Difference between revisions of "Cholera"

(Management)
(Management)
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#Aggressive volume repletion (primary treatment)<ref>Sack DA, et al. Cholera. Lancet 2004; 363:223.</ref>
 
#Aggressive volume repletion (primary treatment)<ref>Sack DA, et al. Cholera. Lancet 2004; 363:223.</ref>
 
#*Mild/moderate volume depletion: Oral Rehydration Solution (ORS)  
 
#*Mild/moderate volume depletion: Oral Rehydration Solution (ORS)  
#**ORS includes in 1L of water: 2.6g NaCl, 2.9g Trisodium citrate, 1.5 g KCl, and 13.5 g glucose.
+
#**ORS includes in 1L of water: 2.6g NaCl, 2.9g Trisodium citrate, 1.5 g KCl, and 13.5 g glucose
 
#*Severe dehydration: [[IV fluids]]
 
#*Severe dehydration: [[IV fluids]]
 
#**Bolus 100 ml/kg LR over 3 hrs
 
#**Bolus 100 ml/kg LR over 3 hrs
Line 43: Line 43:
 
#Antibiotics (decreases severity and duration of disease)<ref>Neilson AA, Mayer CA. Cholera - recommendations for prevention in travelers. Aust Fam Physician. 2010 Apr;39(4):220-6</ref>
 
#Antibiotics (decreases severity and duration of disease)<ref>Neilson AA, Mayer CA. Cholera - recommendations for prevention in travelers. Aust Fam Physician. 2010 Apr;39(4):220-6</ref>
 
#*Use local susceptibility to choose if available
 
#*Use local susceptibility to choose if available
#**Option 1: [[azithromycin]] 20mg/kg x 1 PO
+
#**Option 1: [[doxycycline]] 300mg x 1 PO<ref>Stanford Guide to Antimicrobial Therapy 2014.</ref>
#**Option 2: [[ciprofloxacin]] 1g x 1 PO
+
#**Option 2: [[azithromycin]] 1 gm (20 mg/kg) x 1 PO <ref>Stanford Guide to Antimicrobial Therapy 2014.</ref>^
#**Option 3: [[doxycycline]] 300mg x 1 POsingle dose
+
#**Option 3: [[erythromycin]] 500 QID x 3 days<ref>Stanford Guide to Antimicrobial Therapy 2014.</ref>^@
#**Option 4: [[TMP-SMX]] DS BID s 3 days
+
#**Option 4: [[ciprofloxacin]] 1g x 1 PO
#**Option 5: [[erythromycin]] 500 QID x 3 days
+
#**Option 5: [[TMP-SMX]] DS BID s 3 days
 
* Give children Zinc and Vitamin A supplementation
 
* Give children Zinc and Vitamin A supplementation
 +
 +
^Pregnant
 +
@Children
  
 
==Disposition==
 
==Disposition==

Revision as of 05:38, 15 May 2016

Background

  • Endemic to Asia, Africa, and Central and South America [1]
  • Occasionally seen on the Gulf Coast of US, due to inadequately cooked seafood.

Pathophysiology

  • Usually Vibrio cholera, which produces an enterotoxin which causes a secretory diarrhea[2]

Natural History

  • Transmission via ingestion of contaminated food or water, usually undercooked seafood
  • Incubation period between hours to 5 days, depending on size of inoculum (usually 1-2 days)[3]
  • Most people are asymptomatic, and simply have bacteria in their feces for 7-14 days
  • Diarrhea is most severe in days 1-2, usually resolves in 7 days

Vibrio species

Clinical Features

  • Classic “rice water” diarrhea with fishy odor; usually painless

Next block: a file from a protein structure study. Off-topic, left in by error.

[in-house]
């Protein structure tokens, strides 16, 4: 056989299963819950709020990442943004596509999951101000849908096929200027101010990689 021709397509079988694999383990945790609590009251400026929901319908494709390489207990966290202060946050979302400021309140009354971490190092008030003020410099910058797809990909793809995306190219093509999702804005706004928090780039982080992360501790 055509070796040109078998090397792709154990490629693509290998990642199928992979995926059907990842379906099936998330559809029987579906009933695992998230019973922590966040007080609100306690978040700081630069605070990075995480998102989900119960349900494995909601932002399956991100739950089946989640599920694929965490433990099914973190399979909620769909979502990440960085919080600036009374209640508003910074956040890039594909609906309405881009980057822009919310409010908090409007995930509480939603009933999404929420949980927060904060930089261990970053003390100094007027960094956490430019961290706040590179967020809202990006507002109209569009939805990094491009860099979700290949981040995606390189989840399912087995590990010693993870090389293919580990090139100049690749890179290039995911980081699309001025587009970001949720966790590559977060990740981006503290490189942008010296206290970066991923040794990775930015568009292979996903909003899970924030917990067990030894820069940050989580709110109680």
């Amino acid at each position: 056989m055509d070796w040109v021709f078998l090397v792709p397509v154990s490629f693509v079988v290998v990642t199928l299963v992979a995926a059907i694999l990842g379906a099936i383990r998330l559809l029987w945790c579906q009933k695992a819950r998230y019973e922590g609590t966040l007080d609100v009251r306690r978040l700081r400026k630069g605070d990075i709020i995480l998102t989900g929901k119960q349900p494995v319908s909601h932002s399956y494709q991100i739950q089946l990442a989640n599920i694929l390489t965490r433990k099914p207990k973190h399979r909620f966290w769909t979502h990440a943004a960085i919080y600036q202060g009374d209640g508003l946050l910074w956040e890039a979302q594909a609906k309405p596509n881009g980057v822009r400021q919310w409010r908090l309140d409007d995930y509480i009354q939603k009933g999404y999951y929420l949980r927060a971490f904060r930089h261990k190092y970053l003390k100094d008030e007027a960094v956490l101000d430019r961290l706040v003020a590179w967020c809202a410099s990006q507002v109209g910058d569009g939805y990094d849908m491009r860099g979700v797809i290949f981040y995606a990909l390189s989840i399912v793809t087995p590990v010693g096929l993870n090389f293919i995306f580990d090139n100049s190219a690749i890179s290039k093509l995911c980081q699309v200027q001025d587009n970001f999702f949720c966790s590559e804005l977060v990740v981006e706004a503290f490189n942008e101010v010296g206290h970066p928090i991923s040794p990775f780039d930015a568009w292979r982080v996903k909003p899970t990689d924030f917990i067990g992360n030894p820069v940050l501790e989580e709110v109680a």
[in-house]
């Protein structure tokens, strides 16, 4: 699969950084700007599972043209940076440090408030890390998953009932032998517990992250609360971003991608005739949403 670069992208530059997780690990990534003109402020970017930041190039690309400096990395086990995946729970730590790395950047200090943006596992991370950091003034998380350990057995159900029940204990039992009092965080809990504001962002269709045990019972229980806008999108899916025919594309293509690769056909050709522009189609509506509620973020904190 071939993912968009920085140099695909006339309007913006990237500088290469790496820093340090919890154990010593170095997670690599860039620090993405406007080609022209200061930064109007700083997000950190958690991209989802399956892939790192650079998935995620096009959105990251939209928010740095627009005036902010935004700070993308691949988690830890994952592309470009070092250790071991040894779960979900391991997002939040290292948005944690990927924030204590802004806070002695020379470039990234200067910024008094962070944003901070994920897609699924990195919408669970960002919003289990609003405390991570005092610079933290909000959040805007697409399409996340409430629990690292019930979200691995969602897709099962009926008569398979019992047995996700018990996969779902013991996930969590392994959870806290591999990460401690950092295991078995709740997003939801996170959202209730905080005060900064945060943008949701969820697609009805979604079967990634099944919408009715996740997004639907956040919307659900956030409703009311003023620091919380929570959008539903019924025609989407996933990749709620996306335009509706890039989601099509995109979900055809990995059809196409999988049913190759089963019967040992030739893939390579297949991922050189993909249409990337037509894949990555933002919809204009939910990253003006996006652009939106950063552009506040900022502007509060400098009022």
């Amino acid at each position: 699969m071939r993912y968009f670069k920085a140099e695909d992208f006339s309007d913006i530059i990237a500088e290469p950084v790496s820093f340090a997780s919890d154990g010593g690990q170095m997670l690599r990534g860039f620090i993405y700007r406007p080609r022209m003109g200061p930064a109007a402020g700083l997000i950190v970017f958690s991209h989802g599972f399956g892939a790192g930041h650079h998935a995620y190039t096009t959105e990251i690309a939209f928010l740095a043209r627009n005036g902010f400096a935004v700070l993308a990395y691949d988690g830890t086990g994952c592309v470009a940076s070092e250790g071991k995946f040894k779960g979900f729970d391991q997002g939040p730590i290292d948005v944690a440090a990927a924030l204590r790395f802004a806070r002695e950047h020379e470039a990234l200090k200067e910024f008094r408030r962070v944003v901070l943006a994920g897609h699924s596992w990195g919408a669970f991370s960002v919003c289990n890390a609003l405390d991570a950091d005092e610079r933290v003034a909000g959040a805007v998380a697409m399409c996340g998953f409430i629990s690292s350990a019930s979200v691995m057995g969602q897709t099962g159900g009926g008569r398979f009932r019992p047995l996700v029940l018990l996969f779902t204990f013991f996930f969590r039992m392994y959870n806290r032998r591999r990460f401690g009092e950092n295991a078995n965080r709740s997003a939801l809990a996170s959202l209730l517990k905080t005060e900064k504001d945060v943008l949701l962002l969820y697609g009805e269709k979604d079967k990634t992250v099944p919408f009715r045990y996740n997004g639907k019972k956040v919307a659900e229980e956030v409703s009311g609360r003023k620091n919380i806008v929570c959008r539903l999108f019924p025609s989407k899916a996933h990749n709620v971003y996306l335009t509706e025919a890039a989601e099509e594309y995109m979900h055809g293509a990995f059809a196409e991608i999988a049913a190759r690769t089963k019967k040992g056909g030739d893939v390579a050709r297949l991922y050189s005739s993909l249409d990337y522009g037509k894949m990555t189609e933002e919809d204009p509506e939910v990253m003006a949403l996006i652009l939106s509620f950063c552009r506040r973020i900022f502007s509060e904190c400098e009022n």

• Fluid losses can be significant, up to 1L/hr, leading to severe fluid and electrolyte depletion. However, most cases are mild.
  • Occasionally seen: sudden watery vomiting, borborygmi, abdominal cramping.

Later manifestations:

  • Fluid loss may lead to → sunken eyes, dry mouth, cold clammy skin, decreased skin turgor, or wrinkled hands and feet (also known as “washer woman’s hands”)
  • Acidosis from loss of bicarbonate
  • Muscle cramps from loss of K, Ca

Differential Diagnosis

Acute diarrhea

Infectious

Noninfectious

Watery Diarrhea

Traveler's Diarrhea

Diagnosis

Work-up

  • Fecal smears will NOT show leukocytes or erythrocytes.
  • Diagnosis can be confirmed by stool cultures on TCBS medium (must inform lab cholera is suspected so appropriate medium is used)

Evaluation

  • Diagnosis largely based on clinical presentation + epidemiological risk factors

Management

  1. Aggressive volume repletion (primary treatment)[5]
    • Mild/moderate volume depletion: Oral Rehydration Solution (ORS)
      • ORS includes in 1L of water: 2.6g NaCl, 2.9g Trisodium citrate, 1.5 g KCl, and 13.5 g glucose
    • Severe dehydration: IV fluids
      • Bolus 100 ml/kg LR over 3 hrs
      • May require more than 350 ml/kg in first 24 hours
  2. Antibiotics (decreases severity and duration of disease)[6]
  • Give children Zinc and Vitamin A supplementation

^Pregnant @Children

Disposition

  • Admit if hypotensive or hemodynamically unstable, severe electrolyte abnormalities

See Also

References

  1. http://www.who.int/cholera/en/
  2. LaRocque R and Pietroni M. “Approach to the Adult with Acute Diarrhea in Developing Countries”. UpToDate.com
  3. Mobula LM. Community health facility preparedness for a cholera surge in Haiti. Am J Disaster Med. 2013 Autumn;8(4):235-41
  4. Marx et al. “Cholera and Gastroenteritis caused by Noncholera Vibrio Species”. Rosen’s Emergency Medicine 8th edition vol 1 pg 1245-1246.
  5. Sack DA, et al. Cholera. Lancet 2004; 363:223.
  6. Neilson AA, Mayer CA. Cholera - recommendations for prevention in travelers. Aust Fam Physician. 2010 Apr;39(4):220-6
  7. Stanford Guide to Antimicrobial Therapy 2014.
  8. Stanford Guide to Antimicrobial Therapy 2014.
  9. Stanford Guide to Antimicrobial Therapy 2014.